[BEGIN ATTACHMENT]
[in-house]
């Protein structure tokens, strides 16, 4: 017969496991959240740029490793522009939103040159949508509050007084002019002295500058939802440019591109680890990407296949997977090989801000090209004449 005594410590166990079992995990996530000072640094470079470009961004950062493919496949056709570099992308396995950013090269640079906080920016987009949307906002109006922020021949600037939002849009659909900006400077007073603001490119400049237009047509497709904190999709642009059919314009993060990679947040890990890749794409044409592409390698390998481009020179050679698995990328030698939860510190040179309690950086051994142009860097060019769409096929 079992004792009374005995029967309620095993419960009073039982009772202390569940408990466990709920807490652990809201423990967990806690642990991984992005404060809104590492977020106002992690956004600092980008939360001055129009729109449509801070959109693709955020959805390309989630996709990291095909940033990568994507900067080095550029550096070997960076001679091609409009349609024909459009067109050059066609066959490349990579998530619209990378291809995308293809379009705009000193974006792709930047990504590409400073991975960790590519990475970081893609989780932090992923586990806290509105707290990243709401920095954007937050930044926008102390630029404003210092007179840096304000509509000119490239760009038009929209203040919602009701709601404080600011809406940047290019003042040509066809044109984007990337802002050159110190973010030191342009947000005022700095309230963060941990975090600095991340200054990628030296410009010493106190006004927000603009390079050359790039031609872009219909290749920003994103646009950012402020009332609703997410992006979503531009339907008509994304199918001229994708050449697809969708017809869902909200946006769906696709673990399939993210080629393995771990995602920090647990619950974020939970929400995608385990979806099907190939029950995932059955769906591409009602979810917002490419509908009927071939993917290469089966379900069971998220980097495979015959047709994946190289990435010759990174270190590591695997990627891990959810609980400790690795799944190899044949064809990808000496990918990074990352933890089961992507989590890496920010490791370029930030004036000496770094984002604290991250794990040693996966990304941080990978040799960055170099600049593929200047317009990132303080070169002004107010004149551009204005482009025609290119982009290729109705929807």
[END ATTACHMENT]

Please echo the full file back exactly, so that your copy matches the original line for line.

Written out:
[in-house]
């Protein structure tokens, strides 16, 4: 017969496991959240740029490793522009939103040159949508509050007084002019002295500058939802440019591109680890990407296949997977090989801000090209004449 005594410590166990079992995990996530000072640094470079470009961004950062493919496949056709570099992308396995950013090269640079906080920016987009949307906002109006922020021949600037939002849009659909900006400077007073603001490119400049237009047509497709904190999709642009059919314009993060990679947040890990890749794409044409592409390698390998481009020179050679698995990328030698939860510190040179309690950086051994142009860097060019769409096929 079992004792009374005995029967309620095993419960009073039982009772202390569940408990466990709920807490652990809201423990967990806690642990991984992005404060809104590492977020106002992690956004600092980008939360001055129009729109449509801070959109693709955020959805390309989630996709990291095909940033990568994507900067080095550029550096070997960076001679091609409009349609024909459009067109050059066609066959490349990579998530619209990378291809995308293809379009705009000193974006792709930047990504590409400073991975960790590519990475970081893609989780932090992923586990806290509105707290990243709401920095954007937050930044926008102390630029404003210092007179840096304000509509000119490239760009038009929209203040919602009701709601404080600011809406940047290019003042040509066809044109984007990337802002050159110190973010030191342009947000005022700095309230963060941990975090600095991340200054990628030296410009010493106190006004927000603009390079050359790039031609872009219909290749920003994103646009950012402020009332609703997410992006979503531009339907008509994304199918001229994708050449697809969708017809869902909200946006769906696709673990399939993210080629393995771990995602920090647990619950974020939970929400995608385990979806099907190939029950995932059955769906591409009602979810917002490419509908009927071939993917290469089966379900069971998220980097495979015959047709994946190289990435010759990174270190590591695997990627891990959810609980400790690795799944190899044949064809990808000496990918990074990352933890089961992507989590890496920010490791370029930030004036000496770094984002604290991250794990040693996966990304941080990978040799960055170099600049593929200047317009990132303080070169002004107010004149551009204005482009025609290119982009290729109705929807």